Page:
Posted by Anthony Deen
At Gowanus by Design we often focus and critique development projects that are too tall, too dense, or just plain ugly. How often have we and other local bloggers and community activists written about property owners who maximize their buildings ignoring the surrounding scale at the expense of the community?
We appreciate that not all new development is bad development, and a number of recent projects along Bond Street show that there’s potential for interesting and engaging architecture here in the Gowanus area. That is not to say that the architectural aesthetics of the buildings are outstanding or special but rather to say that the projects have been designed with some intelligence and an attempt to create something additive to them
It may be ironic that the building I start with is the Satori on the corner of Bond and Carroll by Scarano Associates, because of course this is the firm that brought us one of the worst offenders of local zoning, 333 Carroll Street aka the Hell Building. And there is debate between our team as to how well designed the Satori is given the adjacent context. The horizontal windows and use of wood paneling on the exterior facade definitely provoke debate. At the same time I believe Scarano’s team was thoughtful in the use a variety of materials in the facade to visually break up the mass of the building. Along with indentations and set backs, the varied use of materials keep what is in fact a very sizable building in scale. In my opinion the design of this condominium building is actually tasteful. There are some questions in regard to the use of double height and storage spaces in the building, although ultimately the scale of the building fits comfortably in the adjacent zoning envelope.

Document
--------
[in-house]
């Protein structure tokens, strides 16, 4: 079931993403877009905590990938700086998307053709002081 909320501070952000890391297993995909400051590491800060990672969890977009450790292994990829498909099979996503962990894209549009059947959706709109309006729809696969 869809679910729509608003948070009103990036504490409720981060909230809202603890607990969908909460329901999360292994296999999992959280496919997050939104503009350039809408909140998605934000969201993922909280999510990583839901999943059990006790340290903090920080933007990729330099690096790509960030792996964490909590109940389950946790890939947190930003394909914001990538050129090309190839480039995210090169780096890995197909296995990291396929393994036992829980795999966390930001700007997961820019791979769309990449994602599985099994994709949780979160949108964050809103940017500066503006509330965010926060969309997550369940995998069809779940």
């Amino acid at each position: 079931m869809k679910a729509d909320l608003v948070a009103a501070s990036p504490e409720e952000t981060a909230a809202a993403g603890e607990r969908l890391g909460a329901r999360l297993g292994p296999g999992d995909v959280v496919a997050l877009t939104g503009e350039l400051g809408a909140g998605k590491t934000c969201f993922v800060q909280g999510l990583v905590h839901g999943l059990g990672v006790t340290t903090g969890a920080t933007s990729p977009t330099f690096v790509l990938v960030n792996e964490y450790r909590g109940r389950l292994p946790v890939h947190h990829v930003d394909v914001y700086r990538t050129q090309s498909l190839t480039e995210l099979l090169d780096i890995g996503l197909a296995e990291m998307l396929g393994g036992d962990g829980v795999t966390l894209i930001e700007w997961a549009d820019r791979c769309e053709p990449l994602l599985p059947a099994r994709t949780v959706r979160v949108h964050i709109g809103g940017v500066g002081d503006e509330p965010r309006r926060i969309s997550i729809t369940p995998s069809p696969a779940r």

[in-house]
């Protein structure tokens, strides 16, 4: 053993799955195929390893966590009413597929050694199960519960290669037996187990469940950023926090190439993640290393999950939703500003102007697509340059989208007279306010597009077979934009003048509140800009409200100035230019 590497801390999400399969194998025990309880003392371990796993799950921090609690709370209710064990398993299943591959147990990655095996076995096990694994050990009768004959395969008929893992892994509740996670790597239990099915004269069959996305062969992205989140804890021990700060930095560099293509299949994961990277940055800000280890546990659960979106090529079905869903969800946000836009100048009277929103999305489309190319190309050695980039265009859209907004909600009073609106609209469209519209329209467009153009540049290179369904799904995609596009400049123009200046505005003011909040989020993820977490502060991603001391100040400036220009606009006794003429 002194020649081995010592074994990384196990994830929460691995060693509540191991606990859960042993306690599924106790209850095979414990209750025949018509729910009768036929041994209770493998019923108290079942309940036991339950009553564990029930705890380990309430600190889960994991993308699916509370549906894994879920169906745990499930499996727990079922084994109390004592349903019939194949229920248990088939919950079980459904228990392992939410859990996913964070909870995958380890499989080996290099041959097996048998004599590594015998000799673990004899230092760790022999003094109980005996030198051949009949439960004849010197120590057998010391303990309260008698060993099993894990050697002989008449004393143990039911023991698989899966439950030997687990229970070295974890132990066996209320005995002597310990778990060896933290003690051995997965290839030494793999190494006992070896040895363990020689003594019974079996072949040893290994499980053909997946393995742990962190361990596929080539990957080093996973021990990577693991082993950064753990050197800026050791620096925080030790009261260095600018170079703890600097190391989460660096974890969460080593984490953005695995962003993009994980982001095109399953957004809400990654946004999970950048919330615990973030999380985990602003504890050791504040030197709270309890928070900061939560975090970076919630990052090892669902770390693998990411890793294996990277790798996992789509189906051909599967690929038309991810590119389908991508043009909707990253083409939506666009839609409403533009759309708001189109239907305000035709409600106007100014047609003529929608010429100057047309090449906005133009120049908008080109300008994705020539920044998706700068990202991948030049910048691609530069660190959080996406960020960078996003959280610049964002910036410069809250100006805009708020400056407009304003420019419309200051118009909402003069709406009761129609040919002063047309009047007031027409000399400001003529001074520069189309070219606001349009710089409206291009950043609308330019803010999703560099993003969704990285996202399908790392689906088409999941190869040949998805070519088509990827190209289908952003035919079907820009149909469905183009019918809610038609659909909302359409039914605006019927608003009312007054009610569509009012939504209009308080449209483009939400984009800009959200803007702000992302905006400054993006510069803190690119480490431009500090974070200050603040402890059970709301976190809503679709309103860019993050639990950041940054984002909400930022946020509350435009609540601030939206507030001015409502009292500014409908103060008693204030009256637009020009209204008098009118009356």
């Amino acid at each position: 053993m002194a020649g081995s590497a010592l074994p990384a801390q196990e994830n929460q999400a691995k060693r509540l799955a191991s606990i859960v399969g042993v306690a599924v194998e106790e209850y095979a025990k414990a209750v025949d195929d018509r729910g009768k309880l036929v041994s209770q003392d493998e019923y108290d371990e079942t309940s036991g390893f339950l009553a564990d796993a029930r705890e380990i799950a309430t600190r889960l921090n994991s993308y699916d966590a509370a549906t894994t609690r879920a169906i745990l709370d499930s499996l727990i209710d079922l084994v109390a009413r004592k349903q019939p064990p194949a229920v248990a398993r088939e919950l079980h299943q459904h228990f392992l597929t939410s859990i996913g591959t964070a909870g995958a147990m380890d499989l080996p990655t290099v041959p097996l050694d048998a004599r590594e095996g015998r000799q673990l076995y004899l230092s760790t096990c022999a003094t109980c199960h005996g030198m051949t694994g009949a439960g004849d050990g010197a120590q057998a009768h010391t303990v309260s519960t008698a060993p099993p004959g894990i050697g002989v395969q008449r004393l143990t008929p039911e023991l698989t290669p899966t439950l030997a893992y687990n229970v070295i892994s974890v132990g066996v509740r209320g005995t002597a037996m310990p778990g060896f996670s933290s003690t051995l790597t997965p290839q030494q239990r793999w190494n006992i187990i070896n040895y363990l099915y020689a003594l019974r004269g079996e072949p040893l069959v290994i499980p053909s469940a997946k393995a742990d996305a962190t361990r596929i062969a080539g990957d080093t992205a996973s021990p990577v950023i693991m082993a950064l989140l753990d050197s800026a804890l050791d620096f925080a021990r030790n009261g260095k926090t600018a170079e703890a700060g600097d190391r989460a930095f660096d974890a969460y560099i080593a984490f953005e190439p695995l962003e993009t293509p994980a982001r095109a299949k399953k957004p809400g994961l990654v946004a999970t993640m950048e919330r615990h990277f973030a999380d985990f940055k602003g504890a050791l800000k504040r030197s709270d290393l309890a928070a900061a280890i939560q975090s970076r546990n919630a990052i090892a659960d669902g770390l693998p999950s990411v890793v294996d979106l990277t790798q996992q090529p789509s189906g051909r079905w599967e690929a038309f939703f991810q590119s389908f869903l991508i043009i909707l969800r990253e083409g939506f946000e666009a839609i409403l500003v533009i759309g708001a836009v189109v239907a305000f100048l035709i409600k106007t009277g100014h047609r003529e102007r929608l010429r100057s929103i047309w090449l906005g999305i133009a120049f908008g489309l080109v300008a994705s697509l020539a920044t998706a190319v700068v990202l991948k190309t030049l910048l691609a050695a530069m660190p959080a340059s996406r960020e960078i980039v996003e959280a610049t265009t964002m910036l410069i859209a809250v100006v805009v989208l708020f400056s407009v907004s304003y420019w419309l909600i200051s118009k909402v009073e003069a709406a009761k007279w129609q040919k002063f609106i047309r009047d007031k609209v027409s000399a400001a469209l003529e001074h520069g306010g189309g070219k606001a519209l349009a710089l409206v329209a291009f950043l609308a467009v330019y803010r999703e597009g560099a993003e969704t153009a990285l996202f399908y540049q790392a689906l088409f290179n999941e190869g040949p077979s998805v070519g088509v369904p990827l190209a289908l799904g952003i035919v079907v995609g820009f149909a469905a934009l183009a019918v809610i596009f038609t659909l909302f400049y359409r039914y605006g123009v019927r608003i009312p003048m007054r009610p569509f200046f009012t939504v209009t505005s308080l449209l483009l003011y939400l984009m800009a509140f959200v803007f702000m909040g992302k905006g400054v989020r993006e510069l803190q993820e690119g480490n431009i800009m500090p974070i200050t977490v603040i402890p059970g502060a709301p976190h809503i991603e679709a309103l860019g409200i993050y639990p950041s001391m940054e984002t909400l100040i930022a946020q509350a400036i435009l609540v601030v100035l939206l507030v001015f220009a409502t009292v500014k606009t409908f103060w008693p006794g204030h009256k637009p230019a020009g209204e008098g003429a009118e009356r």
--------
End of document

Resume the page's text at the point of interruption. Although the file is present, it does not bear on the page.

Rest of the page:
Another project that uses an mix of facade materials to camouflage its overall mass is the well documented Third + Bond condominiums. Third + Bond has maintained a weekly blog on Brownstoner throughout the construction process offering insight into the details of the building construction process. It’s a level of transparency that could only be done today and is a very interesting way to engage the community and to educate laymen about the construction process..
Designed by Rogers Marvel Architects for the Hudson Companies, the image above shows the articulated facade and material mix that both reference the vernacular language of the neighboring brownstones and townhouses while providing visual differentiation between adjacent buildings. The complex has a number of architectural amenities including roof top balconies and brise soleil; a shared heating, plumbing and electrical system (achieving efficiencies of a large building in a townhouse/ apartment typology); and sustainable backyard landscaping. The building also aggregates storm water run off from the roofs and backyards in a single onsite retention tank. The tree pits unfortunately are not connected to that to retention tank.
There are a few new smaller buildings - single and double lot projects designed at a high level of quality. Two of the more interesting examples are 398 Bond Street and 14 Fourth Street. 398 Bond has a glass facade ala Richard Meier’s Perry Street and Prospect Park condominiums. 14 Fourth is a bit more understated, but definitely one of the more handsome buildings of its scale (only eight units) built in the neighborhood. By comparison there are several red brick contractor specials which offer nothing innovative in either design or quality of life.
These projects show us that a high level of design can be done in our neighborhood at an appropriate scale. The only criticism I would offer is that unfortunately all these projects are of the condominium/ luxury condominium type. It would be wonderful if this quality of design were being used on local apartment and commercial buildings. I also question the current condominium model which uses minimal detailing and inexpensive interior material on products which are offered at relatively high price points.
What we still have to deal with - the Hell building at Carroll between Hoyt and Bond